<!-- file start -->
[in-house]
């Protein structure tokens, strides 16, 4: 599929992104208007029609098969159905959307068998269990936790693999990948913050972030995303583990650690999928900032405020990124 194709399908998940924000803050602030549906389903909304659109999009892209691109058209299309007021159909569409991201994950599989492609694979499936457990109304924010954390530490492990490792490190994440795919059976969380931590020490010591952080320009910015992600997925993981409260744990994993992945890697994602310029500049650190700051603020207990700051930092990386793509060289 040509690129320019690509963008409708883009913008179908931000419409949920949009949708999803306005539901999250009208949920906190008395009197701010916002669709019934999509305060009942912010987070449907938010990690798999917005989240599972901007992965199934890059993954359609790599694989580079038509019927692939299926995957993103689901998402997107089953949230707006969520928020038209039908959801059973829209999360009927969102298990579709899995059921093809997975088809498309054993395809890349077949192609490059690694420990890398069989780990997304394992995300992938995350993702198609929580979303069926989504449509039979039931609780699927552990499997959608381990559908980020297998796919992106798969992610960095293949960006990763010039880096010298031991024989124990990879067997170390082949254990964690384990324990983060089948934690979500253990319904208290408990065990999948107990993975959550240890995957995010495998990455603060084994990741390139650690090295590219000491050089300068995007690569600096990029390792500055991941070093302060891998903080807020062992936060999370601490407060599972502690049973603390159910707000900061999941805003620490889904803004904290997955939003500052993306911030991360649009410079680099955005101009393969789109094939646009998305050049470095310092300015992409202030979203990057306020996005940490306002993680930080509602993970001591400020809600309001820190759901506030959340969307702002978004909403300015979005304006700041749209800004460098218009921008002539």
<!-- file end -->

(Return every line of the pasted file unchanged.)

[in-house]
């Protein structure tokens, strides 16, 4: 599929992104208007029609098969159905959307068998269990936790693999990948913050972030995303583990650690999928900032405020990124 194709399908998940924000803050602030549906389903909304659109999009892209691109058209299309007021159909569409991201994950599989492609694979499936457990109304924010954390530490492990490792490190994440795919059976969380931590020490010591952080320009910015992600997925993981409260744990994993992945890697994602310029500049650190700051603020207990700051930092990386793509060289 040509690129320019690509963008409708883009913008179908931000419409949920949009949708999803306005539901999250009208949920906190008395009197701010916002669709019934999509305060009942912010987070449907938010990690798999917005989240599972901007992965199934890059993954359609790599694989580079038509019927692939299926995957993103689901998402997107089953949230707006969520928020038209039908959801059973829209999360009927969102298990579709899995059921093809997975088809498309054993395809890349077949192609490059690694420990890398069989780990997304394992995300992938995350993702198609929580979303069926989504449509039979039931609780699927552990499997959608381990559908980020297998796919992106798969992610960095293949960006990763010039880096010298031991024989124990990879067997170390082949254990964690384990324990983060089948934690979500253990319904208290408990065990999948107990993975959550240890995957995010495998990455603060084994990741390139650690090295590219000491050089300068995007690569600096990029390792500055991941070093302060891998903080807020062992936060999370601490407060599972502690049973603390159910707000900061999941805003620490889904803004904290997955939003500052993306911030991360649009410079680099955005101009393969789109094939646009998305050049470095310092300015992409202030979203990057306020996005940490306002993680930080509602993970001591400020809600309001820190759901506030959340969307702002978004909403300015979005304006700041749209800004460098218009921008002539």